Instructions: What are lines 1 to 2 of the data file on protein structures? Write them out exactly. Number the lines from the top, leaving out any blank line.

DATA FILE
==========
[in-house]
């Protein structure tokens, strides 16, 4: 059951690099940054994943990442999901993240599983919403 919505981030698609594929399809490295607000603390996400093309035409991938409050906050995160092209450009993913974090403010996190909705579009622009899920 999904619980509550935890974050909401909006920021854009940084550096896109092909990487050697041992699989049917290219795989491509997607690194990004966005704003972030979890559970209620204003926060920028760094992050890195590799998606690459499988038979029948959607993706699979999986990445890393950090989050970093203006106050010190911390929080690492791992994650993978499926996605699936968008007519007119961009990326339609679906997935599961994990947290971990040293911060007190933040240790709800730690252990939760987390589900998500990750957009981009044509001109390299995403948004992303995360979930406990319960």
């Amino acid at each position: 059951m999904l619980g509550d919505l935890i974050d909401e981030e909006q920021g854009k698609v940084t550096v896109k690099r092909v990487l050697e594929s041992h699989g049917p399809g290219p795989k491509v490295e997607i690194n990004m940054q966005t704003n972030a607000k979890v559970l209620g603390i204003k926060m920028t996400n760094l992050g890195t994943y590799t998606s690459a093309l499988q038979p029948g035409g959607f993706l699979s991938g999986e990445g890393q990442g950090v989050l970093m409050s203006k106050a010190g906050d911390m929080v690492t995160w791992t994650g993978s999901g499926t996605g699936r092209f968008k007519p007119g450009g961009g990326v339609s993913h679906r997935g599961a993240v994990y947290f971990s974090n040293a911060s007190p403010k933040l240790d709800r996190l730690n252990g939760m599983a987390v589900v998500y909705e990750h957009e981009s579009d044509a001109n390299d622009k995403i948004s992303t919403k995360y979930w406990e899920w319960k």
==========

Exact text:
[in-house]
């Protein structure tokens, strides 16, 4: 059951690099940054994943990442999901993240599983919403 919505981030698609594929399809490295607000603390996400093309035409991938409050906050995160092209450009993913974090403010996190909705579009622009899920 999904619980509550935890974050909401909006920021854009940084550096896109092909990487050697041992699989049917290219795989491509997607690194990004966005704003972030979890559970209620204003926060920028760094992050890195590799998606690459499988038979029948959607993706699979999986990445890393950090989050970093203006106050010190911390929080690492791992994650993978499926996605699936968008007519007119961009990326339609679906997935599961994990947290971990040293911060007190933040240790709800730690252990939760987390589900998500990750957009981009044509001109390299995403948004992303995360979930406990319960």